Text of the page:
And Klaus enjoyed a beer.

It was a really hot day and we both got a bit of colour! It was lovely to do a long ride again, although I did find Humphrey very hot in this weather as he doesn’t have as good airflow through the cockpit as Millie.

I must mention again though the convenient storage in the Quattrovelo. Here is a picture of Humphrey carrying 60 eggs and two glass jars of soup. All without any issues!

Alfie back in service!

We had a lovely spell of hot weather, with temperatures around 25 for over a week. This gave me the opportunity to fetch Alfie from the second garage (this was before the fire/vandalism) and use him with his most convenient electric motor for my commutes.

Klaus decided to ride Humphrey to work one Friday so we agreed to meet up in Moers on his way home (about 20km from home). I took Alfie, enjoying the fresh air but obviously not as fast. We met in Moers at Café Extrablatt.

It was time for ice cream!

We had a lovely leisurely time just watching the world go by and enjoying the sunshine.

A week later I rode Millie to Klaus’s workplace and then back with him (he had Humphrey) via Moers and we stopped for a pizza in the café next door to Extrablatt. This time the wind was blowing a gale and there were also heavy showers. The weather can certainly be different in April!

A visit from my Mum

This month my Mum came to visit for five days, which was lovely.

Unfortunately the situation with the fire, Celeste damage and police reports happened whilst she was here which changed our plans a bit, plus she came with me to collect Millie as we needed her back, but we managed to visit Kempen and Moers together and enjoy some cakes of course!

Klaus and I drove to pick Mum up from Hoek van Holland and stopped for breakfast on the beach there, the first time we had ever visited. It was a beautiful day with clear blue sky and as we had to wait until 9 for the café to open we had a bit of a walk along the beach.

The breakfast at Dechi Beach was very good!

I had to still work unfortunately whilst my Mum was here so in the mornings when I was slaving over a hot desk Mum took Poppy for walks, which Poppy was very happy about! In the afternoons we went on short outings.

I drove Mum back to Hoek van Holland via Maassluis where we stopped for dinner. Years ago I had my first Poffertjes experience there but we didn’t manage any this time.

SPEZI – Spezialradmesse

Once again I went to SPEZI, this time just with Ralf as Klaus was attending his daughter’s confirmation.

I didn’t take any photos there except of the pastries we had to fuel us before hitting the exhibitions.

For me, the purpose of visiting SPEZI has changed. At first it was so I could see what was available in the world of trikes and velomobiles, now it is really just a chance to catch up with friends as lots of our velomobile chums visit. I had a lovely chat with a couple who read this blog and said how encouraging it is for the lady, who also has a slight disability, to know of another velomobile-riding lady and the different experiences that I have as opposed to men’s experiences. She is right, the things that matter to men about velomobiles (mostly speed!) may not be quite the same for women who have usually less power. I think lots of women struggle to fit into the VMs because women are generally shorter; the Quest XS is a possibility but many other velomobiles are just too large. I am lucky in that I am tall and have long legs so can swap bikes with Klaus without any adjustment to pedal reach.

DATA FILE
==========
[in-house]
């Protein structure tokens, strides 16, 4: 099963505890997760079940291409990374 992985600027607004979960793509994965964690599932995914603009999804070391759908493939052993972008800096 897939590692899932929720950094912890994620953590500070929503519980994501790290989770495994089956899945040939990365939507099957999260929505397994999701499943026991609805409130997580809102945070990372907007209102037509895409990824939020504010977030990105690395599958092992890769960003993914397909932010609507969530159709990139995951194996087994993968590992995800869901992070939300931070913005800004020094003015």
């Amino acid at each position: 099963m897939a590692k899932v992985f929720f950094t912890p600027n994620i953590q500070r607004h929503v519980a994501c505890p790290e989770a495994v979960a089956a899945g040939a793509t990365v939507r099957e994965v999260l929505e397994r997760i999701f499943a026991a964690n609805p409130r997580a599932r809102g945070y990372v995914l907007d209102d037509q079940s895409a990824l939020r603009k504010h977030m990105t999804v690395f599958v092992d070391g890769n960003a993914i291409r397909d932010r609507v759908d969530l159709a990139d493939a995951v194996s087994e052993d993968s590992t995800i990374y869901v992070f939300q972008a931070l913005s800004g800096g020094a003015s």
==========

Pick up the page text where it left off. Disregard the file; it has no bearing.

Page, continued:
Anyway, it was good to be at SPEZI and meet up with lots of people. I also talked to Velomobiel.nl about Celeste’s repair, which we will have to organise in the next week or so. In the meantime I have ordered a second tracker (this time for Humphrey) as I think we now see the value of the tracker, and we are also looking at alternative garage options.

Some other random photos from this month

Here are some more photos from this month to give you a taste of life in Germany!

And a random event from this month too…

The company I work for shares a fence with Griesson de Beukelaer, the chocolate factory in Kempen. My 2 colleagues and I were sitting in our office pretending to work when a chap from de Beukelaer came round to ask if they could go through to one of the bits of fence as someone was checking it. We just had to get  a key for it, which we did. I said the chap “did you bring any chocolate with you?” and he laughed and said “no”. We ribbed him a bit about this, all very good naturedly.

He arrived back 10 minutes later with a large bag…

containing:

What a bonus! We are sharing the goodies around our colleagues.

Klaus and I are continuing with the low carb but are more relaxed about it at the moment, partly because of visits (my Mum, and he was at the Hannover show) where it is difficult to eat low carb. However we are back on the wagon now and are just allowing ourselves a piece of cake when we do a ride. After all, living here in Germany requires frequent cake eating in order to fully assimilate. I also make low-carb cakes that we have at home during the week.

Next month, May, has lots of public holidays (we have 3). plus several Brückentage (bridging days, when a public holiday is on a Tuesday or Thursday most companies shut on the Monday or Friday) so we have 3 weeks of just 3 working days. Klaus also has his birthday, as does Ralf, so we have bicycle and cake things planned. Watch this space!

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Filed under Alfie the Trike, Cycling in Germany, Humphrey the Quattrovelo, Millie the Milan GT Carbon, Recumbent Trikes, Six Wheels In Germany, Velomobiles

Ten Wheels in Germany – March 2018 (Month 48)